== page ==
As part of rachel farag's work رُفات قِدّيسٍ (rufat qiddys: object of a holy person), now on in Object Space, ADC's Communications Producer Laura Wesolowski asked rachel three quick-fire questions to find out what inspires her as an artist.

What do you make?

"I make objects, relics, from clay. Using a combination of wheel throwing, hand building and press moulds made from objects and souvenirs found around my childhood home."

Silversalt Photography. Courtesy Hazelhurst Arts Centre

Why do you make what you make?

“I make these relics to assert the existence of people like me. There is such little public, monumental celebration of Black and Brown people, let alone queer people. My ancient ancestors used clay for many practical and artistic purposes, objects that document their history and existence in a material that has stood the test of time. From these objects we learn that Ancient Egyptians in particular were undeniably very queer in the expression of gender and sexuality (despite the denial of this in mainstream history books). Additionally, many queer people have experienced religion growing up and in my experience "Gay/Lesbian" was synonymous with "abomination". I have appropriated religious iconography to question this constructed reverence for a white washed Jesus, to say that queer people have the right to participate in divinity too, in whatever form that takes.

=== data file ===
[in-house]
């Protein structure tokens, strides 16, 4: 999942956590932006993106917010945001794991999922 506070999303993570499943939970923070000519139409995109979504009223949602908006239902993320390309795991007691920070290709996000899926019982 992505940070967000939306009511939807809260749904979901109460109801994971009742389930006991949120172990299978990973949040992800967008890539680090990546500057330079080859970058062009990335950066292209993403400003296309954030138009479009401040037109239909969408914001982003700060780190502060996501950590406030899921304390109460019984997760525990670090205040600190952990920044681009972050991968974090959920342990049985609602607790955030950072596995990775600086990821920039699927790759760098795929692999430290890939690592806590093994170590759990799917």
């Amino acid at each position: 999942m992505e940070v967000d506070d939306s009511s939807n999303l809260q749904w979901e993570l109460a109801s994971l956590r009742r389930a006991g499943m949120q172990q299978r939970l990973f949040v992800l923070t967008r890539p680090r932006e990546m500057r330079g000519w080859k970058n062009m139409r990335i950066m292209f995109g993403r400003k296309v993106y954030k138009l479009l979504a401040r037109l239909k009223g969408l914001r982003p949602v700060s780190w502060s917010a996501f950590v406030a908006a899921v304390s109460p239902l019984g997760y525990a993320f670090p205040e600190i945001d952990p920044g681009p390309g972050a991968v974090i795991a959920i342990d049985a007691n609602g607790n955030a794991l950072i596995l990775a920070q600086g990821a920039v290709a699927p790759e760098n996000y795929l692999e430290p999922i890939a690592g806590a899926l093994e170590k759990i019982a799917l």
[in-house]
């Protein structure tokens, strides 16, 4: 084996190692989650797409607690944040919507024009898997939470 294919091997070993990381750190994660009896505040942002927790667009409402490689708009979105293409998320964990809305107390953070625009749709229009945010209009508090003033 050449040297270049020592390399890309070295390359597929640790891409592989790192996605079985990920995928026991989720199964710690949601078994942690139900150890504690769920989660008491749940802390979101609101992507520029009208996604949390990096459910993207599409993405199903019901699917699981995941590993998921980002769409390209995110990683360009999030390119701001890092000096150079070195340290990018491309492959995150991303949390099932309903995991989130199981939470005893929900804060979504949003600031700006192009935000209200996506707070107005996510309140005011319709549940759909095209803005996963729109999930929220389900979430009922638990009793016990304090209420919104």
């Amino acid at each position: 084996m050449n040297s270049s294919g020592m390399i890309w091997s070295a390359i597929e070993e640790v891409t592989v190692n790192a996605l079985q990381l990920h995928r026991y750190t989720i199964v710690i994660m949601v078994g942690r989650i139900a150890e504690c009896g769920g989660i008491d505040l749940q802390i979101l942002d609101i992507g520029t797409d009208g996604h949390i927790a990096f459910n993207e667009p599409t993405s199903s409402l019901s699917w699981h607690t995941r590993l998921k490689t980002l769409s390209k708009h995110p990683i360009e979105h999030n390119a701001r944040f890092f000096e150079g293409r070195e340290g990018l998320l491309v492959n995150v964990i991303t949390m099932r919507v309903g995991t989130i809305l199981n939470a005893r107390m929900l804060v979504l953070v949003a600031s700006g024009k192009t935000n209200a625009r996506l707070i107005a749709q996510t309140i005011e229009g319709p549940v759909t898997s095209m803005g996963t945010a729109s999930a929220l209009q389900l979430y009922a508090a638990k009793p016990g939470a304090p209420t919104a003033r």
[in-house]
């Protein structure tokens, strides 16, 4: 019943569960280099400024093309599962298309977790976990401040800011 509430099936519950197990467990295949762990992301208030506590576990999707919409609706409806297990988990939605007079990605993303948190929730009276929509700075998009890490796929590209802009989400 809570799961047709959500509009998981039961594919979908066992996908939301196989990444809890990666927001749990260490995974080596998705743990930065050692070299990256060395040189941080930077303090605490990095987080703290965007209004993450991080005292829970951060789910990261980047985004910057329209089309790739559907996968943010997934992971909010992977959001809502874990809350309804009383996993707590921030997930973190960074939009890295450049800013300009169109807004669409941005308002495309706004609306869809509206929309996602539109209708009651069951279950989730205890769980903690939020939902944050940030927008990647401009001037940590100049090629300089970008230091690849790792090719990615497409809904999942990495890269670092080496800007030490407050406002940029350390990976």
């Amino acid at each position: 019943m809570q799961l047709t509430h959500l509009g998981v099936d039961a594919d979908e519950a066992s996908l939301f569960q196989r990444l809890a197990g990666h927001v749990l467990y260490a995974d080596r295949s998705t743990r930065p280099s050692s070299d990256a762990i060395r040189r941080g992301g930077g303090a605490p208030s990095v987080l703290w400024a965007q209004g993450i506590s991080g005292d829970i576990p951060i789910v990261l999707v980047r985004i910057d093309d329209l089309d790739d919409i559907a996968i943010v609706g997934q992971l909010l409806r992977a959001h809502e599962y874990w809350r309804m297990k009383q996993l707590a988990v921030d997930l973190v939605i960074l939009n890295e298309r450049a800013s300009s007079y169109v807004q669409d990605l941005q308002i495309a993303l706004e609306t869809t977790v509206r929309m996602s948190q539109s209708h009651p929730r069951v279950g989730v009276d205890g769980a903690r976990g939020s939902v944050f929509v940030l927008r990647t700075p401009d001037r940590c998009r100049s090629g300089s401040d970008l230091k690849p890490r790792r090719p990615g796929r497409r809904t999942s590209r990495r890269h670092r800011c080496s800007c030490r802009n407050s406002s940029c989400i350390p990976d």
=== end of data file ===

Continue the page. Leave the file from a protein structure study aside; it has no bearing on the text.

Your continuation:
If white men can monumentalise and celebrate themselves for genocidal acts then, I too, can monumentalise the divine and beautiful existence of Black and Brown Lesbian Women/ People Firing these objects is not a decision taken lightly, they will remain in the world forever. I have made the decision to fire these objects because people like me have always existed and will exist forever.“

rachel farag, preview, photo: Courtesy of the Artist.

What inspires you?

“I am inspired by the maximalist aesthetic of Ancient Egyptian and Ethiopian iconography. In particular, the interior of Pyramids in Cairo are incredibly detailed and embellished liberally with gold. I adore the tablets they created that told stories in such a visual way and the forms of ancient terracotta pots. I first saw these in real life in the Cairo Museum, sitting behind glass cabinets telling us so viscerally about ancient life. Ancient Ethiopian Christian and Ancient Egyptian Fayum illustrations inspired the idea to use portraits as remembrance. The greatest joy of creating these objects is the ability to publish a record of our existence, to take up space, to celebrate, to make someone feel seen. I didn't have these things growing up, but I aspire to ensure that the coming generations do.”

rachel farag, Portrait. Photo: Courtesy of the Artist.

Thanks rachel!

Learn more about rachel farag and her work, follow her on Instagram below.